Deputy chairman of Planning Commission Montek Singh Ahluwalia on Sunday stated that he will put forward demand-driven scholarship programmes for the minority community to the government. Ahluwalia was addressing the programme 'Minority Welfare Under Different Regimes', which was organised to assess the progress of the minority community (Muslims) during the NDA and UPA regimes.
Held on Sunday at the NSCI grounds in Worli, it was organised by Strive for Eminence and Empowerment (SEE), an NGO. Apart from checking the status of the community, it creates awareness programmes for Muslims on government schemes and their implementation.
"It is a good idea and I will put it forward to the ministry and the government. There is no doubt that scholarship programmes should be demand-driven. I feel that skill development should also be encouraged in the community. It's one of the logical steps," said Ahluwalia. He added that it would help generate employment in the community and NGOs should pursue this aspect of community development with the government and ministries.
The pre-election event had a sizeable number of Congress leaders, including Salman Khurshid and Arif Naseem Khan. They addressed a gathering of over 3,000 Muslims. The organisers stated that though they were not satisfied entirely with the implementation of PM's 15-point programme by the UPA, they said the Centre had taken some initiative towards improving the status of Muslims in the country. In an apparent gesture that the community should be voting for the Congress party, they gave a clean chit to the UPA.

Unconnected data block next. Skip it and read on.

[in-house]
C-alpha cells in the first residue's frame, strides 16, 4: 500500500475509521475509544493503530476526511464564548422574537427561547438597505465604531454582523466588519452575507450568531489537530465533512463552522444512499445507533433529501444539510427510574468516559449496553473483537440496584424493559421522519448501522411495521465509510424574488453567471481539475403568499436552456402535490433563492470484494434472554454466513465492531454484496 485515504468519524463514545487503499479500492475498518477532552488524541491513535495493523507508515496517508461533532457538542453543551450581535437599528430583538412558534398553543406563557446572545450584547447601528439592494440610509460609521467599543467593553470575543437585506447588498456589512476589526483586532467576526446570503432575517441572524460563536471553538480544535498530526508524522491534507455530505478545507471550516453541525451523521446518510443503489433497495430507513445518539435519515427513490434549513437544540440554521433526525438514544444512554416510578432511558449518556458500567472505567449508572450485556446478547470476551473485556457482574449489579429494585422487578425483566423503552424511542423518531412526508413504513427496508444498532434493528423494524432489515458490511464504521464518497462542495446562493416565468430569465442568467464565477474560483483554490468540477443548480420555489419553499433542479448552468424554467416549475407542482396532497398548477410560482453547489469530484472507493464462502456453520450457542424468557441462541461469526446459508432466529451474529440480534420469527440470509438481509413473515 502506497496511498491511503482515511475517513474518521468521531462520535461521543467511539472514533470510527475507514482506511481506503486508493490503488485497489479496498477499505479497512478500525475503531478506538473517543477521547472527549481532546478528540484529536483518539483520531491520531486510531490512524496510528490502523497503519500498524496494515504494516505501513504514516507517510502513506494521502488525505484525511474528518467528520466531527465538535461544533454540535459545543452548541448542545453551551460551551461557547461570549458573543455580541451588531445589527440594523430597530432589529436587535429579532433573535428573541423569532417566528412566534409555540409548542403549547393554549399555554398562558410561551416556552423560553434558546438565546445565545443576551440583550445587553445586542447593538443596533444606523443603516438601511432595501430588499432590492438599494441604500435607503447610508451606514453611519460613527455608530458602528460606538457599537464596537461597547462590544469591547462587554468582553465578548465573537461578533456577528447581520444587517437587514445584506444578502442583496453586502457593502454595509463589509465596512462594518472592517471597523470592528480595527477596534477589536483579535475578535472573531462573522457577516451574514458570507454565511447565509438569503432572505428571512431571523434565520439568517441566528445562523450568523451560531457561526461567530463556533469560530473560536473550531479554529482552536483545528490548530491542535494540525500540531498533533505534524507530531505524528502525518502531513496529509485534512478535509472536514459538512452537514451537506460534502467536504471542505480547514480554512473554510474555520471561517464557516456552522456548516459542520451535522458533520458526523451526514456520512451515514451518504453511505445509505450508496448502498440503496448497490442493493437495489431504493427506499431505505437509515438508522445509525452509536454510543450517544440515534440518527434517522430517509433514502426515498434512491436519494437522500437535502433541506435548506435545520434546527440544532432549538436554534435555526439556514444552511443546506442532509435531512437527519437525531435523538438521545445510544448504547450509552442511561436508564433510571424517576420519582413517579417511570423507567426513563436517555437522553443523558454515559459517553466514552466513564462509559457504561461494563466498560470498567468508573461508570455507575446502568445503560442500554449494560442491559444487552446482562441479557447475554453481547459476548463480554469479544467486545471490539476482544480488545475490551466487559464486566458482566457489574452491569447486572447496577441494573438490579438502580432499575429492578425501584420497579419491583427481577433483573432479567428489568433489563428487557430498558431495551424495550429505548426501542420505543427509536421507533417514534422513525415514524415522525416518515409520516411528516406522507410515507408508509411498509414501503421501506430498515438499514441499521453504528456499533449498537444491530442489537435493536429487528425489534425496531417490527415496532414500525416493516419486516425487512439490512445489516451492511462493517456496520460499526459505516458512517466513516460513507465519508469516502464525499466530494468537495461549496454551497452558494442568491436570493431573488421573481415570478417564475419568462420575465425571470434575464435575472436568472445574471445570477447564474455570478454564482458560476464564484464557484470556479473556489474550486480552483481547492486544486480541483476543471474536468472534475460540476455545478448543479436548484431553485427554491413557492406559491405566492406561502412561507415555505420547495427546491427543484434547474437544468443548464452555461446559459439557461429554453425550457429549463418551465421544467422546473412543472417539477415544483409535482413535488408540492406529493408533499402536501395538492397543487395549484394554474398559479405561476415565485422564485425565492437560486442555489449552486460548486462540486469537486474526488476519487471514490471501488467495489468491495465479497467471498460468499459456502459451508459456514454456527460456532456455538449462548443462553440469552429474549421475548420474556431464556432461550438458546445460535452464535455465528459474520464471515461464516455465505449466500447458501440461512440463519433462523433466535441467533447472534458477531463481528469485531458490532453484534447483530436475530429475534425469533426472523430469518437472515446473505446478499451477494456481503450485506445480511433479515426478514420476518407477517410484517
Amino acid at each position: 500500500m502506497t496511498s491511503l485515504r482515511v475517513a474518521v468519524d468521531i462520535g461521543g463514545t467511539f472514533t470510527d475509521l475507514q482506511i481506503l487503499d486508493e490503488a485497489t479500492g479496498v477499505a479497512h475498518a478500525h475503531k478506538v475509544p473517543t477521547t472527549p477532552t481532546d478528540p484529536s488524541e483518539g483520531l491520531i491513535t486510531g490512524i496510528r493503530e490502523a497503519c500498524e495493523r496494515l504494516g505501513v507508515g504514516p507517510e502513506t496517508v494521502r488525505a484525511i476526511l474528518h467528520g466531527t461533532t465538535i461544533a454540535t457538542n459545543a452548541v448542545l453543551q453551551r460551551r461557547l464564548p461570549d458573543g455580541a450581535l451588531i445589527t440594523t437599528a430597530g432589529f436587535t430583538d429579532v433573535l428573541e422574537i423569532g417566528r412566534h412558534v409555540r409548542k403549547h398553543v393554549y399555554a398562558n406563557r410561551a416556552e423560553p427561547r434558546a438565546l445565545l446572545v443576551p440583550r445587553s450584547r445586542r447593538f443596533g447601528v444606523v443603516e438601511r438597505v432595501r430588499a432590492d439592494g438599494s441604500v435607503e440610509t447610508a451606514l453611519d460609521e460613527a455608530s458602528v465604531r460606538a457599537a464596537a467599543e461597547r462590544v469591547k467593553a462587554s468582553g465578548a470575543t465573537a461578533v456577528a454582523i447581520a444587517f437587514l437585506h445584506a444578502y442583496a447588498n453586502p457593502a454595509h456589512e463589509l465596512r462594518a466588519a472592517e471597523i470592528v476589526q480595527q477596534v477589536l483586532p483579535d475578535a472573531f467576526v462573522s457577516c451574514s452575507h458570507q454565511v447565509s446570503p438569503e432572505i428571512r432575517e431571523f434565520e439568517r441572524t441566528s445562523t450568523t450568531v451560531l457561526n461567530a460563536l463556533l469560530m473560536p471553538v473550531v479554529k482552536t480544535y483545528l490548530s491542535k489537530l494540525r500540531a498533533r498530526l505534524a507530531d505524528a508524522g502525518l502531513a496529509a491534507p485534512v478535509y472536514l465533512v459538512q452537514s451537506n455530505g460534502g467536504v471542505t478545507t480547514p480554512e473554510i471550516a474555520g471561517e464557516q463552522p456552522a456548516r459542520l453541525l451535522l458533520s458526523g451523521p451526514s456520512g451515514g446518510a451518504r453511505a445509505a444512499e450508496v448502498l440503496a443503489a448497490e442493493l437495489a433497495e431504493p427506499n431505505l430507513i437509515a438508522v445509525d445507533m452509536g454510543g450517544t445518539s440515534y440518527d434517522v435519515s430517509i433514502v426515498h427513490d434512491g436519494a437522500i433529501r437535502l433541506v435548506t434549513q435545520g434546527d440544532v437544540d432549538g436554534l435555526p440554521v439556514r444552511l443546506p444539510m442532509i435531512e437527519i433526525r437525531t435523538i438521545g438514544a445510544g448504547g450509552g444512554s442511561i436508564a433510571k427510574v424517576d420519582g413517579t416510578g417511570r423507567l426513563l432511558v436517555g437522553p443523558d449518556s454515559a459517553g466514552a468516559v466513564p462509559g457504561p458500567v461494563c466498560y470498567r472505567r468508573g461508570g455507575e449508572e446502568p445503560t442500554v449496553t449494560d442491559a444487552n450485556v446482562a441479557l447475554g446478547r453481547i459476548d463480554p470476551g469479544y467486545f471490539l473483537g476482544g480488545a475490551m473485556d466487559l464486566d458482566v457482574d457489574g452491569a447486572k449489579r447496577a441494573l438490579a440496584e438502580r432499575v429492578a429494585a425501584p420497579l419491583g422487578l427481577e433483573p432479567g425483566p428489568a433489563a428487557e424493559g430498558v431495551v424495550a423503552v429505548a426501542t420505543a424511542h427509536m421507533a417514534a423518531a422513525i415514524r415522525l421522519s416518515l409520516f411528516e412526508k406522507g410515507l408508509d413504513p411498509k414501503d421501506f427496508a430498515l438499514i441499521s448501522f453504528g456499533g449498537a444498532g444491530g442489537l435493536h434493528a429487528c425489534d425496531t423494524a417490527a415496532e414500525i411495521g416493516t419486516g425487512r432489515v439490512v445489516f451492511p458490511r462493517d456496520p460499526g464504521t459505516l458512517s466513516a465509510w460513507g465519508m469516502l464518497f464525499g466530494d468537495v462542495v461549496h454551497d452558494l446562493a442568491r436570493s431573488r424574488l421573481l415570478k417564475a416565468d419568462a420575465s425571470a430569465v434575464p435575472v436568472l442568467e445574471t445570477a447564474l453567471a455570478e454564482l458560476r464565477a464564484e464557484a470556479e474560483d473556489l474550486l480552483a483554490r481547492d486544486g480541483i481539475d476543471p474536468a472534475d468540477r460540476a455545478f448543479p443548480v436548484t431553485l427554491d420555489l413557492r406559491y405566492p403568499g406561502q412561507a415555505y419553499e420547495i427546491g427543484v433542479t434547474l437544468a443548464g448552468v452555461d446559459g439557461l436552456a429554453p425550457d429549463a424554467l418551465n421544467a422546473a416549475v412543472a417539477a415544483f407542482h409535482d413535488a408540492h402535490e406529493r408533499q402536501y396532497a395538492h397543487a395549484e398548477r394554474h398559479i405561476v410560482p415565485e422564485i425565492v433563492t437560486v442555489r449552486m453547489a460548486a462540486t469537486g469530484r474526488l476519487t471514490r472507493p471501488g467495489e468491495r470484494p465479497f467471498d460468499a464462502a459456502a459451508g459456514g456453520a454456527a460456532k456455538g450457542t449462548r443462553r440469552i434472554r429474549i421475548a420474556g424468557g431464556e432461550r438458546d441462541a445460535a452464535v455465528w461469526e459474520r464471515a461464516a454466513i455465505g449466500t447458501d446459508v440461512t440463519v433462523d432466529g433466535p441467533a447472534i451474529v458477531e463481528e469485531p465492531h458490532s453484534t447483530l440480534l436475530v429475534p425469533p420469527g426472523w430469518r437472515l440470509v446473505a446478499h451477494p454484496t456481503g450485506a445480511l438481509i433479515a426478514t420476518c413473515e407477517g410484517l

"We are happy that at least some progress has been made by them. Having a minority ministry, documenting the status of Muslims through the Sachchar report — all happened under UPA," said Maulana Mohammed Fazlur Rahim Mujaddidi, who runs SEE.
"We are also trying to put up a strong argument in Supreme Court over the 4.5% sub-quota for Muslims," said Khurshid. He added: "Efforts are also on to ensure that some kind of schemes can be worked out for minority concentrated towns."